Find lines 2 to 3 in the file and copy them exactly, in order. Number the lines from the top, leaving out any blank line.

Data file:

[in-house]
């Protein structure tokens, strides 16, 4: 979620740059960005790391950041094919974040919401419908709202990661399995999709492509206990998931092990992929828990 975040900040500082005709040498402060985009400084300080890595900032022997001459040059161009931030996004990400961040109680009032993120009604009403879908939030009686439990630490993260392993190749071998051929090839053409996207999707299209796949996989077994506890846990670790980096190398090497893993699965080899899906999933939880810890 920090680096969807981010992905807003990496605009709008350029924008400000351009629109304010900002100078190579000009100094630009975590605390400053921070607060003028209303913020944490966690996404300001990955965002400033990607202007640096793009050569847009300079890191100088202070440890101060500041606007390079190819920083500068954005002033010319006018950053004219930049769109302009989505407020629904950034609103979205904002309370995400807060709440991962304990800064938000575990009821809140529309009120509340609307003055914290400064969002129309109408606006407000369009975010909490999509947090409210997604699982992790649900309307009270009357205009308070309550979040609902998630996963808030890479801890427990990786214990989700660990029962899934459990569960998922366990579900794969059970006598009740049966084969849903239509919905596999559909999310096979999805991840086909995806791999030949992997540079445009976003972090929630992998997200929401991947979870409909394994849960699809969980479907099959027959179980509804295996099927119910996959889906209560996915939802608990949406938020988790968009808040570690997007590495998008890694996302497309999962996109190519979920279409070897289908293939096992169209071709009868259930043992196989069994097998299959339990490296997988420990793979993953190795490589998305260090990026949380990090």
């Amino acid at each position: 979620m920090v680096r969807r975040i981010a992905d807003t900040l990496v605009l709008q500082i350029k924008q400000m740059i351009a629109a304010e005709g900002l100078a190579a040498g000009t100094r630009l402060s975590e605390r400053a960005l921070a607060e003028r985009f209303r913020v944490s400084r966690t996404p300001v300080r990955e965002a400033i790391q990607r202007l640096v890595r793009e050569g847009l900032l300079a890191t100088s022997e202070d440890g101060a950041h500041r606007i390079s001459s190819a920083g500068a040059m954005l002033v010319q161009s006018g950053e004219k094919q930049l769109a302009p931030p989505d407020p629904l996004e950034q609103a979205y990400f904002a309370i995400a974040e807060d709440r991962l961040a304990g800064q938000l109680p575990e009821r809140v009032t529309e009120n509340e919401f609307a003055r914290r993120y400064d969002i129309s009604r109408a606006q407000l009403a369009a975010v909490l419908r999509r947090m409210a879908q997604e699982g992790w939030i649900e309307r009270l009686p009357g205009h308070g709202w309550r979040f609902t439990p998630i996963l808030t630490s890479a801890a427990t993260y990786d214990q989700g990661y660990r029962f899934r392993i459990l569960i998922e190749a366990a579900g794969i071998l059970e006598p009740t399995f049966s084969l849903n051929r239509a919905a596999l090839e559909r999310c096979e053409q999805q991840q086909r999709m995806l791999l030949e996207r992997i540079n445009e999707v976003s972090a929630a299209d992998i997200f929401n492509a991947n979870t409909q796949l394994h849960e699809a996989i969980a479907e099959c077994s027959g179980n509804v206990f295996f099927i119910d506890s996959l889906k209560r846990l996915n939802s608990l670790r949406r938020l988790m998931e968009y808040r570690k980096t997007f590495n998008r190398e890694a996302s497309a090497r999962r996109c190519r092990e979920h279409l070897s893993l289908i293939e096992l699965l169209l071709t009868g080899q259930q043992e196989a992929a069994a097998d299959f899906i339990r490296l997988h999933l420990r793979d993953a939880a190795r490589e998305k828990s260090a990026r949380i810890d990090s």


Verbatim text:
């Protein structure tokens, strides 16, 4: 979620740059960005790391950041094919974040919401419908709202990661399995999709492509206990998931092990992929828990 975040900040500082005709040498402060985009400084300080890595900032022997001459040059161009931030996004990400961040109680009032993120009604009403879908939030009686439990630490993260392993190749071998051929090839053409996207999707299209796949996989077994506890846990670790980096190398090497893993699965080899899906999933939880810890 920090680096969807981010992905807003990496605009709008350029924008400000351009629109304010900002100078190579000009100094630009975590605390400053921070607060003028209303913020944490966690996404300001990955965002400033990607202007640096793009050569847009300079890191100088202070440890101060500041606007390079190819920083500068954005002033010319006018950053004219930049769109302009989505407020629904950034609103979205904002309370995400807060709440991962304990800064938000575990009821809140529309009120509340609307003055914290400064969002129309109408606006407000369009975010909490999509947090409210997604699982992790649900309307009270009357205009308070309550979040609902998630996963808030890479801890427990990786214990989700660990029962899934459990569960998922366990579900794969059970006598009740049966084969849903239509919905596999559909999310096979999805991840086909995806791999030949992997540079445009976003972090929630992998997200929401991947979870409909394994849960699809969980479907099959027959179980509804295996099927119910996959889906209560996915939802608990949406938020988790968009808040570690997007590495998008890694996302497309999962996109190519979920279409070897289908293939096992169209071709009868259930043992196989069994097998299959339990490296997988420990793979993953190795490589998305260090990026949380990090």
């Amino acid at each position: 979620m920090v680096r969807r975040i981010a992905d807003t900040l990496v605009l709008q500082i350029k924008q400000m740059i351009a629109a304010e005709g900002l100078a190579a040498g000009t100094r630009l402060s975590e605390r400053a960005l921070a607060e003028r985009f209303r913020v944490s400084r966690t996404p300001v300080r990955e965002a400033i790391q990607r202007l640096v890595r793009e050569g847009l900032l300079a890191t100088s022997e202070d440890g101060a950041h500041r606007i390079s001459s190819a920083g500068a040059m954005l002033v010319q161009s006018g950053e004219k094919q930049l769109a302009p931030p989505d407020p629904l996004e950034q609103a979205y990400f904002a309370i995400a974040e807060d709440r991962l961040a304990g800064q938000l109680p575990e009821r809140v009032t529309e009120n509340e919401f609307a003055r914290r993120y400064d969002i129309s009604r109408a606006q407000l009403a369009a975010v909490l419908r999509r947090m409210a879908q997604e699982g992790w939030i649900e309307r009270l009686p009357g205009h308070g709202w309550r979040f609902t439990p998630i996963l808030t630490s890479a801890a427990t993260y990786d214990q989700g990661y660990r029962f899934r392993i459990l569960i998922e190749a366990a579900g794969i071998l059970e006598p009740t399995f049966s084969l849903n051929r239509a919905a596999l090839e559909r999310c096979e053409q999805q991840q086909r999709m995806l791999l030949e996207r992997i540079n445009e999707v976003s972090a929630a299209d992998i997200f929401n492509a991947n979870t409909q796949l394994h849960e699809a996989i969980a479907e099959c077994s027959g179980n509804v206990f295996f099927i119910d506890s996959l889906k209560r846990l996915n939802s608990l670790r949406r938020l988790m998931e968009y808040r570690k980096t997007f590495n998008r190398e890694a996302s497309a090497r999962r996109c190519r092990e979920h279409l070897s893993l289908i293939e096992l699965l169209l071709t009868g080899q259930q043992e196989a992929a069994a097998d299959f899906i339990r490296l997988h999933l420990r793979d993953a939880a190795r490589e998305k828990s260090a990026r949380i810890d990090s």